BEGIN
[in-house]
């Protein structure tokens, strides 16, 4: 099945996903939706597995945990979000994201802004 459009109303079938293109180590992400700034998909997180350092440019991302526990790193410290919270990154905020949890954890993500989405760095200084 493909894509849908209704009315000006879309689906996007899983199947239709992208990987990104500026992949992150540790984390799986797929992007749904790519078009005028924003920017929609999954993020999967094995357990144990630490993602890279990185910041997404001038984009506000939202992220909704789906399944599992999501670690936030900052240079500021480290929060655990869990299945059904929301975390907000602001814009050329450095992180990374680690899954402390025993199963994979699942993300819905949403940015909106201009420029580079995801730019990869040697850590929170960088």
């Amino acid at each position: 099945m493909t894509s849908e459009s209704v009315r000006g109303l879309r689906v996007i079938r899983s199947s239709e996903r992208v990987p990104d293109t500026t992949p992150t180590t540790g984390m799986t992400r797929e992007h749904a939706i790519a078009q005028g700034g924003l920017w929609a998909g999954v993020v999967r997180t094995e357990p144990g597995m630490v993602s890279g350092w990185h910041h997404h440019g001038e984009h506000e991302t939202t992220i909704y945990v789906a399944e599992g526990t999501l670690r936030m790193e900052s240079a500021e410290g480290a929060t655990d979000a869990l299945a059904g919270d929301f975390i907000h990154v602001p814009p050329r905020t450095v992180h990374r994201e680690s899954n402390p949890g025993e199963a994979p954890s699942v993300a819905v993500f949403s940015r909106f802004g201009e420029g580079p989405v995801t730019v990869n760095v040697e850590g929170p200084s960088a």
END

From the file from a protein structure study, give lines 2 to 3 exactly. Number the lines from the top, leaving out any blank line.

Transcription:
């Protein structure tokens, strides 16, 4: 099945996903939706597995945990979000994201802004 459009109303079938293109180590992400700034998909997180350092440019991302526990790193410290919270990154905020949890954890993500989405760095200084 493909894509849908209704009315000006879309689906996007899983199947239709992208990987990104500026992949992150540790984390799986797929992007749904790519078009005028924003920017929609999954993020999967094995357990144990630490993602890279990185910041997404001038984009506000939202992220909704789906399944599992999501670690936030900052240079500021480290929060655990869990299945059904929301975390907000602001814009050329450095992180990374680690899954402390025993199963994979699942993300819905949403940015909106201009420029580079995801730019990869040697850590929170960088």
């Amino acid at each position: 099945m493909t894509s849908e459009s209704v009315r000006g109303l879309r689906v996007i079938r899983s199947s239709e996903r992208v990987p990104d293109t500026t992949p992150t180590t540790g984390m799986t992400r797929e992007h749904a939706i790519a078009q005028g700034g924003l920017w929609a998909g999954v993020v999967r997180t094995e357990p144990g597995m630490v993602s890279g350092w990185h910041h997404h440019g001038e984009h506000e991302t939202t992220i909704y945990v789906a399944e599992g526990t999501l670690r936030m790193e900052s240079a500021e410290g480290a929060t655990d979000a869990l299945a059904g919270d929301f975390i907000h990154v602001p814009p050329r905020t450095v992180h990374r994201e680690s899954n402390p949890g025993e199963a994979p954890s699942v993300a819905v993500f949403s940015r909106f802004g201009e420029g580079p989405v995801t730019v990869n760095v040697e850590g929170p200084s960088a």